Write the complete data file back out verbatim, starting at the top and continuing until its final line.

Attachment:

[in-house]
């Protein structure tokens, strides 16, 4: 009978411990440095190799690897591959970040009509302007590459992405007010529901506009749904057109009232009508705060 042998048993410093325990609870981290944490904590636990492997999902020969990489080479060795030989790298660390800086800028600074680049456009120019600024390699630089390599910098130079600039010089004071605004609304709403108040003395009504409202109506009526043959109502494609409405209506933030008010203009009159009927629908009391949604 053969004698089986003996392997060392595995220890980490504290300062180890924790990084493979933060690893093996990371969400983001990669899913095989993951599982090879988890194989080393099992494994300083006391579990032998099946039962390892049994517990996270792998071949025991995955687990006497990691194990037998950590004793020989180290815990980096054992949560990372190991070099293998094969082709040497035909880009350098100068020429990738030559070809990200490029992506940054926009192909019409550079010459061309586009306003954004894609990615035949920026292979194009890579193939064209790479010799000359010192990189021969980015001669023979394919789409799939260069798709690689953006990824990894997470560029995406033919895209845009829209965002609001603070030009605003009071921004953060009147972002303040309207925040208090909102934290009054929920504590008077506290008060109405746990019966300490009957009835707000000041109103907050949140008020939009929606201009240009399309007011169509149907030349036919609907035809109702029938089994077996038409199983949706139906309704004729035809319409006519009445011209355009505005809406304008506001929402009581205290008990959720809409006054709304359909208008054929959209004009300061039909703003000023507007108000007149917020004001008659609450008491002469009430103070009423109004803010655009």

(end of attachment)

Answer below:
[in-house]
């Protein structure tokens, strides 16, 4: 009978411990440095190799690897591959970040009509302007590459992405007010529901506009749904057109009232009508705060 042998048993410093325990609870981290944490904590636990492997999902020969990489080479060795030989790298660390800086800028600074680049456009120019600024390699630089390599910098130079600039010089004071605004609304709403108040003395009504409202109506009526043959109502494609409405209506933030008010203009009159009927629908009391949604 053969004698089986003996392997060392595995220890980490504290300062180890924790990084493979933060690893093996990371969400983001990669899913095989993951599982090879988890194989080393099992494994300083006391579990032998099946039962390892049994517990996270792998071949025991995955687990006497990691194990037998950590004793020989180290815990980096054992949560990372190991070099293998094969082709040497035909880009350098100068020429990738030559070809990200490029992506940054926009192909019409550079010459061309586009306003954004894609990615035949920026292979194009890579193939064209790479010799000359010192990189021969980015001669023979394919789409799939260069798709690689953006990824990894997470560029995406033919895209845009829209965002609001603070030009605003009071921004953060009147972002303040309207925040208090909102934290009054929920504590008077506290008060109405746990019966300490009957009835707000000041109103907050949140008020939009929606201009240009399309007011169509149907030349036919609907035809109702029938089994077996038409199983949706139906309704004729035809319409006519009445011209355009505005809406304008506001929402009581205290008990959720809409006054709304359909208008054929959209004009300061039909703003000023507007108000007149917020004001008659609450008491002469009430103070009423109004803010655009």